WHETHER it be Monday, Tuesday, or sometime later this week, Jenny Duncalf intends to go into retirement on her own terms and determined to have put on a ‘show.’
After a professional career spanning almost 20 years, the former world No 2 from Harrogate decided to call it a day earlier this month, using the fitting stage of this week’s British Open University of Hull to finally bring down the curtain.
It comes a year after the retirement of Sheffield’s Nick Matthew, leaving James Willstrop as the sole survivor of a Yorkshire-based trio who took it in turns to share the limelight at the top of the game for so many years.
From the reaction of fellow players along with squash fans and officials on Twitter and Facebook where the 36-year-old made her announcement it was clear to see what a popular and widely-respected individual Duncalf has been over the years.
On Monday she faces reigning world junior champion Rowan Elaraby in the first round one match on the glass showcourt in Hull, fittingly so given what she has contributed over the years. If she prevails, an encounter against world No 1 and pre-tournament favourite Raneem El Welily on the same court is her reward.
Whenever it is she does finally bow out, it won’t be the last squash fans in Hull and around the world will see of Duncalf, who has already taken the next steps towards a post-playing career by becoming a regular MC at tournaments over the last couple of years.
Clearly, though, the on-court, post-match interviewer role will be left to somebody else – most likely close friend and former world No 1 Vanessa Atkinson – when it is time for Duncalf to talk following the defeat that does finally bring her to reflect on her career.
“It’s a funny one really because I won’t obviously know how I actually feel until it happens,” said Duncalf in Leeds this week. “Retiring has been on my mind, I guess, and it is very strange when it is everything I’ve ever done or wanted to do since I was little.
“I’ve just been so used to it every year – jumping on a plane, entering tournaments. I am a little bit worried that it is suddenly going to hit me that I’m not going to be able to do the things I’ve done my whole life.
“First of all, I’m going to try and enjoy the match. My training preparation hasn’t been ideal because I’ve been MC-ing a lot, but I just want to put on a half-decent show.
I am a little bit worried that it is suddenly going to hit me that I’m not going to be able to do the things I’ve done my whole life.Jenny Duncalf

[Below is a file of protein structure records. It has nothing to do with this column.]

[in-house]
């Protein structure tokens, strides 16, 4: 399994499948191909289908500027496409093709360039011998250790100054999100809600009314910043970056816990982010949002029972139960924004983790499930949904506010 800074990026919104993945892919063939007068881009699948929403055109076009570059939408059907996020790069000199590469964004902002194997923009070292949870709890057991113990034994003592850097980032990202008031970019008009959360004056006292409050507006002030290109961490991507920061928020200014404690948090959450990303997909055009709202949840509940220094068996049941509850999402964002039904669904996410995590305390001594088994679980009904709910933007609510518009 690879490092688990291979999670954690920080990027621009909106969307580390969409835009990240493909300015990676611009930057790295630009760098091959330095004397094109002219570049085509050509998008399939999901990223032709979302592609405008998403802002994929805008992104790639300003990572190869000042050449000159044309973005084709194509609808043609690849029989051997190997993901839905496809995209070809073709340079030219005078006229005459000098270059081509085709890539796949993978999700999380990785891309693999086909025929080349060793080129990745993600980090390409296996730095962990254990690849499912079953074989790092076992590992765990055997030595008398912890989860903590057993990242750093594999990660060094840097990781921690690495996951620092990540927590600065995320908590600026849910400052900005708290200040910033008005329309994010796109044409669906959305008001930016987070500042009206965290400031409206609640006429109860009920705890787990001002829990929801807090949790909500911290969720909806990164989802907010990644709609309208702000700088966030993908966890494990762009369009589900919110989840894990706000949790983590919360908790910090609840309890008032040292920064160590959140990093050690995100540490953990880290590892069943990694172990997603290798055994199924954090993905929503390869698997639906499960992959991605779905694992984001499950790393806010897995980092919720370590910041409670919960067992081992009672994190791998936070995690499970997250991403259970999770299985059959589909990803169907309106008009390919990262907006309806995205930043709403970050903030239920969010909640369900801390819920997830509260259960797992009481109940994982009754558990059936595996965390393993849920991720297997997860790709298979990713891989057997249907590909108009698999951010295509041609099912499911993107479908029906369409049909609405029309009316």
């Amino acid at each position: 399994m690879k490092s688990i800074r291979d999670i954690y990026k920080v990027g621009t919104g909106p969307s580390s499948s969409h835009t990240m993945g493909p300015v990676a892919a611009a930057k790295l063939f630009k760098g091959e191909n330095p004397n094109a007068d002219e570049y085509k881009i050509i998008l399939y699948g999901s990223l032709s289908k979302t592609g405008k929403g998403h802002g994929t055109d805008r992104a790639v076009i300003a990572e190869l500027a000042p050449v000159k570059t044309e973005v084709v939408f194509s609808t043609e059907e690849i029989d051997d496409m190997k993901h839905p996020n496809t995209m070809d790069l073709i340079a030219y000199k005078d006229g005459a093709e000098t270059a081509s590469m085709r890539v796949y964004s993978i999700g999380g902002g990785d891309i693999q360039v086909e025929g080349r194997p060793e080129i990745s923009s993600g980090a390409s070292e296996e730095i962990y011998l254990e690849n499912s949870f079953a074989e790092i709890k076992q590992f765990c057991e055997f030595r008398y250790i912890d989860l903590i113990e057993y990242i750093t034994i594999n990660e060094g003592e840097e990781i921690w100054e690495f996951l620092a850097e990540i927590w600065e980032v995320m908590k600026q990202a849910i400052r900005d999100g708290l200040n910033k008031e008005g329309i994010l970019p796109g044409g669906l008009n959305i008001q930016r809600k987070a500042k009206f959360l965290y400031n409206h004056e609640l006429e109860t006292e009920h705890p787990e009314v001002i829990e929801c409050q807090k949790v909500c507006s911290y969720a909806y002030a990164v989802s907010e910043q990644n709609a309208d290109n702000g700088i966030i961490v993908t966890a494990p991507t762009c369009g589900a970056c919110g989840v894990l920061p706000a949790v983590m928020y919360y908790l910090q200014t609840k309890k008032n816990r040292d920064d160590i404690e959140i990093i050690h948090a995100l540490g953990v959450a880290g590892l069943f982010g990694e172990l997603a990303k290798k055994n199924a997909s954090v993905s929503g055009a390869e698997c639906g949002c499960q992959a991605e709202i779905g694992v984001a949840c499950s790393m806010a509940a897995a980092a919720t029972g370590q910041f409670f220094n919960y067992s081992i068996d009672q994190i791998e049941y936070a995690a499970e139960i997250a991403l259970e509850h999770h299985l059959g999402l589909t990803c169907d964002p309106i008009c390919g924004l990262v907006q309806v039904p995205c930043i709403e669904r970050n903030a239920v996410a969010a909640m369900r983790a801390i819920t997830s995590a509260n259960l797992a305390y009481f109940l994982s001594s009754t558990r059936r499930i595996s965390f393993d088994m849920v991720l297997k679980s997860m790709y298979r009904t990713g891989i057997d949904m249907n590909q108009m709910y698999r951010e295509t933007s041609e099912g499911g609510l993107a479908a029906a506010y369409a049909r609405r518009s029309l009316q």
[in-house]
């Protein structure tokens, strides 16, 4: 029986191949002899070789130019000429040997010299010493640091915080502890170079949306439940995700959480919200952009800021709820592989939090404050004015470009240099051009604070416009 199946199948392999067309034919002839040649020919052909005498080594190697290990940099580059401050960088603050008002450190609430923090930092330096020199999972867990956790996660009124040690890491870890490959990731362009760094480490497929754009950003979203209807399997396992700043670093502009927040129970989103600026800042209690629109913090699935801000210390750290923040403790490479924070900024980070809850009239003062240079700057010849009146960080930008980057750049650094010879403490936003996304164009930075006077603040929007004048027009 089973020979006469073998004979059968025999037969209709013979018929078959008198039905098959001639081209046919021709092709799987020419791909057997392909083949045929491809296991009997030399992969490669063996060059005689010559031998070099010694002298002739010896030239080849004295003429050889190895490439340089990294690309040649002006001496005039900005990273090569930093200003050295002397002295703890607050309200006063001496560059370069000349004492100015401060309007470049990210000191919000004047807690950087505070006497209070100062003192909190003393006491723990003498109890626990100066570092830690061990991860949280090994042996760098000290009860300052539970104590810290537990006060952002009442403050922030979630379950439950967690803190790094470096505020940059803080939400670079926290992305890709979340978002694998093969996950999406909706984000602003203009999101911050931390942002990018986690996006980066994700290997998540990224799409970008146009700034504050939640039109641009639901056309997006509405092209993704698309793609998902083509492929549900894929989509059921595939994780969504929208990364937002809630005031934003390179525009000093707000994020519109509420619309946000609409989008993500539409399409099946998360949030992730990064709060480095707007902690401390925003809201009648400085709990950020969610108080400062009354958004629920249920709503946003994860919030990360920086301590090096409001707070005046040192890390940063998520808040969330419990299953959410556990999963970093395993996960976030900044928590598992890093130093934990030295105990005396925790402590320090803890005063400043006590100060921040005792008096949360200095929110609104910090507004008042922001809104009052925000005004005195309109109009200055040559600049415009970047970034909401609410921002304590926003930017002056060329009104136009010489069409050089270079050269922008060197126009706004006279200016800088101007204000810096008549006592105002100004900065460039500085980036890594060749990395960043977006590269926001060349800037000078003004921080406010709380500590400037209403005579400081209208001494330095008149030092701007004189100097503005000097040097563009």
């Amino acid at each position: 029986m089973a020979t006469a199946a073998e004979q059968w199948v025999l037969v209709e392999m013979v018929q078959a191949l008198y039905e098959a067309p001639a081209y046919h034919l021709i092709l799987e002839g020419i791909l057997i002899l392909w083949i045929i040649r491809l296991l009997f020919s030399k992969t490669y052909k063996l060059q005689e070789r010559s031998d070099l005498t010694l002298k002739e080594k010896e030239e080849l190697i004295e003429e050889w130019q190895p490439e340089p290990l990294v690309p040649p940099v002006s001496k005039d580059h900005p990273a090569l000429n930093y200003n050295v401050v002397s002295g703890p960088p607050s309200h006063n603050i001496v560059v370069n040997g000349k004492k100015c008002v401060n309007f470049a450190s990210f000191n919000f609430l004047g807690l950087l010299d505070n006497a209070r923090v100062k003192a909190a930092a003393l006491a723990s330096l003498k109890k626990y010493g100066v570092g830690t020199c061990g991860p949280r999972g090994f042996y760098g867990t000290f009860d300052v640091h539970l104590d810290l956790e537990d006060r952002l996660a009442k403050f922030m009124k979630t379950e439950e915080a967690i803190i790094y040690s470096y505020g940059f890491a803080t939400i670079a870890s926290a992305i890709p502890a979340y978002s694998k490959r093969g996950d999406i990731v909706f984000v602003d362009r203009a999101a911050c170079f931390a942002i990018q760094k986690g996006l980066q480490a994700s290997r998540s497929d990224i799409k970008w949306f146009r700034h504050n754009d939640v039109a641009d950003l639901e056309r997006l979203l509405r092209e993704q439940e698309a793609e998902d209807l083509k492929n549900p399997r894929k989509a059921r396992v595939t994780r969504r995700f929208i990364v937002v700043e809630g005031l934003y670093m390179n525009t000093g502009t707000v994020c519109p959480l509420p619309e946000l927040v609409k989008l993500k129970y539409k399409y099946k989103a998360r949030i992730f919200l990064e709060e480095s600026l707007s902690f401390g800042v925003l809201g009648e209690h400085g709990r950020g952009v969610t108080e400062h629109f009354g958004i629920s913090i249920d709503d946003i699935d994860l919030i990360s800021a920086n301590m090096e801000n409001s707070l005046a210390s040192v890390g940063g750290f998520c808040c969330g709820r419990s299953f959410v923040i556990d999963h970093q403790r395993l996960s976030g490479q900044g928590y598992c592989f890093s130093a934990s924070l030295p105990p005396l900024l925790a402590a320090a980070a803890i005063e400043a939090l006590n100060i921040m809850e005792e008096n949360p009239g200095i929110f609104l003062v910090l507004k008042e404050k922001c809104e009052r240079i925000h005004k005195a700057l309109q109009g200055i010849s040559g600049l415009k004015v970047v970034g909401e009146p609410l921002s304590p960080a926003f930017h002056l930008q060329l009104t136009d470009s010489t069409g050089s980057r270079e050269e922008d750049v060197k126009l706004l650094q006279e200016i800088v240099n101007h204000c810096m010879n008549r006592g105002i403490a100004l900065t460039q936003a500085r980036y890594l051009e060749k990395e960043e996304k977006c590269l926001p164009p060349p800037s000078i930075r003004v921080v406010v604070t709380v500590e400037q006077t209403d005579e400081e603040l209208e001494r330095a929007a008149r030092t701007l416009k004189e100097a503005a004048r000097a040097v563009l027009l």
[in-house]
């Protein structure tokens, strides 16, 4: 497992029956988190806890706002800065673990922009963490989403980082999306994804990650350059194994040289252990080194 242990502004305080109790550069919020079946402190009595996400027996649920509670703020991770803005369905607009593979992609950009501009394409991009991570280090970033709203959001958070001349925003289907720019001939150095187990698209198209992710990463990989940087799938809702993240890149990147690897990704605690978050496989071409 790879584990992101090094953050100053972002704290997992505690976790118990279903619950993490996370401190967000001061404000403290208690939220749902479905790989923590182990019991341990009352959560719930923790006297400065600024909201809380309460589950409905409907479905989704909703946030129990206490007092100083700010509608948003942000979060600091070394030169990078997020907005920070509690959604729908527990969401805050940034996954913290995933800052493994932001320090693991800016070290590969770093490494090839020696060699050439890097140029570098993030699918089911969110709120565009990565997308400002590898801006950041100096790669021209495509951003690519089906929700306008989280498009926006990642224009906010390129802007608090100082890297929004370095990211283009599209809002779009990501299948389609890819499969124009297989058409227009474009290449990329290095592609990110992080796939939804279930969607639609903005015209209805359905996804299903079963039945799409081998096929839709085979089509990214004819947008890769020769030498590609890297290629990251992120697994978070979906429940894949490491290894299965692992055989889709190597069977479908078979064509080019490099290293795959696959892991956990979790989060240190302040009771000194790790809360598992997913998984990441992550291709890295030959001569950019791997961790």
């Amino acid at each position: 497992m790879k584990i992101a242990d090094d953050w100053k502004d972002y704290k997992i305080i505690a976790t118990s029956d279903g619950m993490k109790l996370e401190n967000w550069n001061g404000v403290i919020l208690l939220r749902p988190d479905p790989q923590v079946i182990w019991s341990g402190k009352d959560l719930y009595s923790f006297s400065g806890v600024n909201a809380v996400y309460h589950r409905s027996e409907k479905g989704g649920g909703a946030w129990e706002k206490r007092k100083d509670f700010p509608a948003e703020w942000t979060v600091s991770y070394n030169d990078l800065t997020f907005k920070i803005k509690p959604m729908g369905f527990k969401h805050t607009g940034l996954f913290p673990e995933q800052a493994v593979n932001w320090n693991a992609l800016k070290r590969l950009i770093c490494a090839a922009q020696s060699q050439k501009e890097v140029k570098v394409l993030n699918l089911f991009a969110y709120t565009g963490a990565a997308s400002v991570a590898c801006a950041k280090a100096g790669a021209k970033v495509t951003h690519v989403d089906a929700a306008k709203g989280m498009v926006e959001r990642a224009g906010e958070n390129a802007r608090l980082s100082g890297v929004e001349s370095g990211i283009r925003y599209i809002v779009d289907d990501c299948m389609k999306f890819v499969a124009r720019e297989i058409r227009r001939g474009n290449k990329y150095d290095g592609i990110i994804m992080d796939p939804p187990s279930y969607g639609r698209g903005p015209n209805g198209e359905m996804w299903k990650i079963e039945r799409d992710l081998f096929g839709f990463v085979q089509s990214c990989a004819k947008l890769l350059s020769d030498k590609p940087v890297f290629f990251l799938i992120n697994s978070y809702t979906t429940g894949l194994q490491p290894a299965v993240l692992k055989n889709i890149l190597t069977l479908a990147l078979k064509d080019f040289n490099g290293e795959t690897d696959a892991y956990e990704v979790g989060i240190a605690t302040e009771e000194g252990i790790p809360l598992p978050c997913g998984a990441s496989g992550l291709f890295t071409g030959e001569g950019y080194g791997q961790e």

“I’m playing on the glass court which I don’t do a lot of these days, whereas I used to be on them all the time.
“So I just want to try and enjoy it. I will still play squash now and again, I’d like to carry on – just not professionally.”
Since winning her first PSA Tour tournament at the Atlanta Masters in October 2003, Duncalf has gone on to lift a total of 11 crowns on the world circuit, plus two British National titles.
Throw in a healthy collection of 10 gold European Team Championship medals and one from the World Teams, plus three Commonwealth Gold silver medals and it all adds up to a memorable time on court, not least so when you consider a remarkable 29 months as world No2.
The simple fact Duncalf never made it to world No 1 or won more titles can generally be summed up in two words: Nicol David.
The Malaysian is the closest thing squash has had to a phenomenon, rising to world No 1 in January 2006 and remaining there until August 2015. Duncalf had risen to world No 2 on the back of two semi-final victories over David in late 2009, going on to win both the US Open and Qatar Classic.
But she would go no further, nor manage to beat her long-time friend David ever again, not that she has anything to regret from her time on court.
“It would obviously have been nice to have won at least one major,” added Duncalf, who in recent years has had to contend with a serious hip injury. “I was in the position to effectively do that but I couldn’t because I couldn’t beat Nicol David and there is not particularly too much shame in that.
“She was at the peak of her game, I was at the peak of my game, so to be in that same era I feel like I was up against the best, so all that I’m okay with.
“When I look back I’m happy with what I’ve done. I do enjoy playing still, but if I can’t play in the way to the level I want to play then it becomes frustrating and you’ve got to let go when you get a bit older, try and grow up and realise you can’t be a squash player your entire life.”
What that life will now entail sees Duncalf remaining closely involved with the sport, with an increase in her MC-ing duties on the PSA World Tour, including in Hull this week, helping promote a sport she feels is in far better shape than when she first picked up a racquet at nine years old.
“I would struggle if it was an abrupt cut-off from the game,” added Duncalf. “But with the MC-ing I’m hoping to do more of that and I’m still on the board and president of the women’s side of the PSA until the end of the year. And Rachael, my partner, is still playing next season, so I might be a bit jealous when she’s going off to tournaments.
“But one of the reasons why it has been so hard to leave the game is because the sport is in such a good place right now.
“We’ve just had our biggest-ever tournament the world championships, a $1m event – the prize money is the biggest ever.
“The TV and media coverage is better than it has ever been and if you’re a top player there is a lot of money to be made now.
“So the actual tour is healthy and more exciting than it has ever been. I would love to be starting now, I can tell you that – $1m squash tournaments felt like a million years away when I first started.”